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Mawson: Science and Survival (2012) Antarctic Documentary

The Australasian Antarctic Expedition was a 1911–1914 expedition headed by Douglas Mawson that explored the largely uncharted Antarctic coast due south of Australia. Mawson had been inspired to lead his own venture by his experiences on Ernest Shackleton's Nimrod expedition in 1907–1909. During its time in Antarctica, the expedition's sledging parties covered around 4,180 kilometres (2,600 mi) of unexplored territory, while its ship, SY Aurora, navigated 2,900 kilometres (1,800 mi) of unmapped coastline. Scientific activities included meteorological measurements, magnetic observations, an expansive oceanographic program, and the collection of many biological and geological samples, including the discovery of the first meteorite found in Antarctica. The expedition was the first to establish and maintain wireless contact between Antarctica and Australia. Another planned innovation – the use of an aircraft – was thwarted by an accident before the expedition sailed. The plane's fuselage was adapted to form a motorised sledge or "air-tractor", but it proved to be of very limited usefulness.

The expedition was organised into three bases: one on the sub-Antarctic Macquarie Island and two on the Antarctic mainland. The main base, under Mawson's command, was set up at Cape Denison, about 500 kilometres (300 mi) west of Cape Adare, and a western base under Frank Wild was established on the Shackleton Ice Shelf, more than 2,400 kilometres (1,500 mi) west of Cape Denison. Activities at both mainland bases were hampered by extreme winds, which often made outside work impossible.

The expedition was marred by the deaths of two members during an attempt to reach Oates Land: Belgrave Edward Ninnis, who fell into a crevasse, and Xavier Mertz, who died on the harrowing return journey. Mawson, their sledging partner, was then forced to make an arduous solo trek back to base; he missed the ship, and had to spend an extra year at Cape Denison, along with a relief party of six. This sojourn was made difficult by the mental breakdown of Sidney Jeffryes, the wireless operator. When Mawson returned from Antarctica, he was given a hero's welcome and received many honours, including a knighthood. The scientific studies provided copious, detailed data – which took thirty years to completely publish – and the expedition's broad exploration program laid the groundwork for Australia's later territorial claims in Antarctica.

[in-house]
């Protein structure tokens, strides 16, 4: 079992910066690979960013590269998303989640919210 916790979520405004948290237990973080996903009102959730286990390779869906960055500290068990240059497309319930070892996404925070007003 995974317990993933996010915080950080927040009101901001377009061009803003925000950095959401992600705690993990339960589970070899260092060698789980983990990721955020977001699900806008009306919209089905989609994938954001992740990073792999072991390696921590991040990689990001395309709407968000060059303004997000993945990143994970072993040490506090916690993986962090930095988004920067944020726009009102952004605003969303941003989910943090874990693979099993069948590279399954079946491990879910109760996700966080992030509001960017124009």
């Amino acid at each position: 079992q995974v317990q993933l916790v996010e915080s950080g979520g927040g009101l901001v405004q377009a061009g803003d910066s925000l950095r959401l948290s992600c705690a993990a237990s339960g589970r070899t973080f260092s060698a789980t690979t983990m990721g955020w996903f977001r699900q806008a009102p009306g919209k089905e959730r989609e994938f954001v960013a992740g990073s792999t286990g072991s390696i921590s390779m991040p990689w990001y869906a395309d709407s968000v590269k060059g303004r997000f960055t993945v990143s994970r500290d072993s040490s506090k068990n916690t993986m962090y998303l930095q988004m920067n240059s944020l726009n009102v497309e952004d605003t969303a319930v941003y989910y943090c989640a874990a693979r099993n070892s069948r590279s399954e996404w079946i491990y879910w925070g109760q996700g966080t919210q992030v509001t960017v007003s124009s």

AKA Home of the Blizzard: Part 1

The NFSA’s Chief Cinema Programmer Quentin Turnour examines fact and fiction behind the making of the official film of Sir Douglas Mawson’s Australasian Antarctic Expedition (AAE) – the iconic first film shot by Frank Hurley and known to most Australians as Home of the Blizzard.


Posted by Conspiracy Cafe on March 2, 2023 at 2:51 PM 66 Views